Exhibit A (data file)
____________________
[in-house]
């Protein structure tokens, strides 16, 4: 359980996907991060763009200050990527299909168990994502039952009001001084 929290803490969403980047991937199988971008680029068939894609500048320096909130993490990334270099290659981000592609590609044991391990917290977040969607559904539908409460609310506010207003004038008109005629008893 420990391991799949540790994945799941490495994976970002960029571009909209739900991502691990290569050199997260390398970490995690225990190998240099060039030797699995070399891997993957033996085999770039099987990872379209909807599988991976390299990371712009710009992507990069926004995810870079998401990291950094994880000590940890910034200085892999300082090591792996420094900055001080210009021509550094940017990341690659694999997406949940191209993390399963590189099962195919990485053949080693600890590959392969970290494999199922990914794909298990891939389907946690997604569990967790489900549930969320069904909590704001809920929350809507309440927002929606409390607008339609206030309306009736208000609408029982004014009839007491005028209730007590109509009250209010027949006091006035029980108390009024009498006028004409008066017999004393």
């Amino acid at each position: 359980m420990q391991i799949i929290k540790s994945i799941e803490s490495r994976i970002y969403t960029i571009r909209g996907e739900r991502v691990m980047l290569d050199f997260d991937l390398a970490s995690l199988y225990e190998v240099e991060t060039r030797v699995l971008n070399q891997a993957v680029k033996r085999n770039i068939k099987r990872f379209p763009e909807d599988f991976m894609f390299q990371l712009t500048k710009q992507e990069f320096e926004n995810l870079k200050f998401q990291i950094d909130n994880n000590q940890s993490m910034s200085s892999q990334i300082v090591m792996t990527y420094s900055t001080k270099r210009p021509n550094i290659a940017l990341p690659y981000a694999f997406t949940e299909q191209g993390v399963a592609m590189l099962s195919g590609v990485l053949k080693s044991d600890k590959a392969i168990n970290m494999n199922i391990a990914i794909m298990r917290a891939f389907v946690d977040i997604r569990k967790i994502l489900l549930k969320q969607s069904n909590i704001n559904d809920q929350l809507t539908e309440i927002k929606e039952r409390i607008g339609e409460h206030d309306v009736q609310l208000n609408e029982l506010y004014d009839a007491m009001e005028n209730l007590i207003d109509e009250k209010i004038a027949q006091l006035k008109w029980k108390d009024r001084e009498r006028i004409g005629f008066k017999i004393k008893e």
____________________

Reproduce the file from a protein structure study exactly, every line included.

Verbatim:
[in-house]
């Protein structure tokens, strides 16, 4: 359980996907991060763009200050990527299909168990994502039952009001001084 929290803490969403980047991937199988971008680029068939894609500048320096909130993490990334270099290659981000592609590609044991391990917290977040969607559904539908409460609310506010207003004038008109005629008893 420990391991799949540790994945799941490495994976970002960029571009909209739900991502691990290569050199997260390398970490995690225990190998240099060039030797699995070399891997993957033996085999770039099987990872379209909807599988991976390299990371712009710009992507990069926004995810870079998401990291950094994880000590940890910034200085892999300082090591792996420094900055001080210009021509550094940017990341690659694999997406949940191209993390399963590189099962195919990485053949080693600890590959392969970290494999199922990914794909298990891939389907946690997604569990967790489900549930969320069904909590704001809920929350809507309440927002929606409390607008339609206030309306009736208000609408029982004014009839007491005028209730007590109509009250209010027949006091006035029980108390009024009498006028004409008066017999004393």
């Amino acid at each position: 359980m420990q391991i799949i929290k540790s994945i799941e803490s490495r994976i970002y969403t960029i571009r909209g996907e739900r991502v691990m980047l290569d050199f997260d991937l390398a970490s995690l199988y225990e190998v240099e991060t060039r030797v699995l971008n070399q891997a993957v680029k033996r085999n770039i068939k099987r990872f379209p763009e909807d599988f991976m894609f390299q990371l712009t500048k710009q992507e990069f320096e926004n995810l870079k200050f998401q990291i950094d909130n994880n000590q940890s993490m910034s200085s892999q990334i300082v090591m792996t990527y420094s900055t001080k270099r210009p021509n550094i290659a940017l990341p690659y981000a694999f997406t949940e299909q191209g993390v399963a592609m590189l099962s195919g590609v990485l053949k080693s044991d600890k590959a392969i168990n970290m494999n199922i391990a990914i794909m298990r917290a891939f389907v946690d977040i997604r569990k967790i994502l489900l549930k969320q969607s069904n909590i704001n559904d809920q929350l809507t539908e309440i927002k929606e039952r409390i607008g339609e409460h206030d309306v009736q609310l208000n609408e029982l506010y004014d009839a007491m009001e005028n209730l007590i207003d109509e009250k209010i004038a027949q006091l006035k008109w029980k108390d009024r001084e009498r006028i004409g005629f008066k017999i004393k008893e």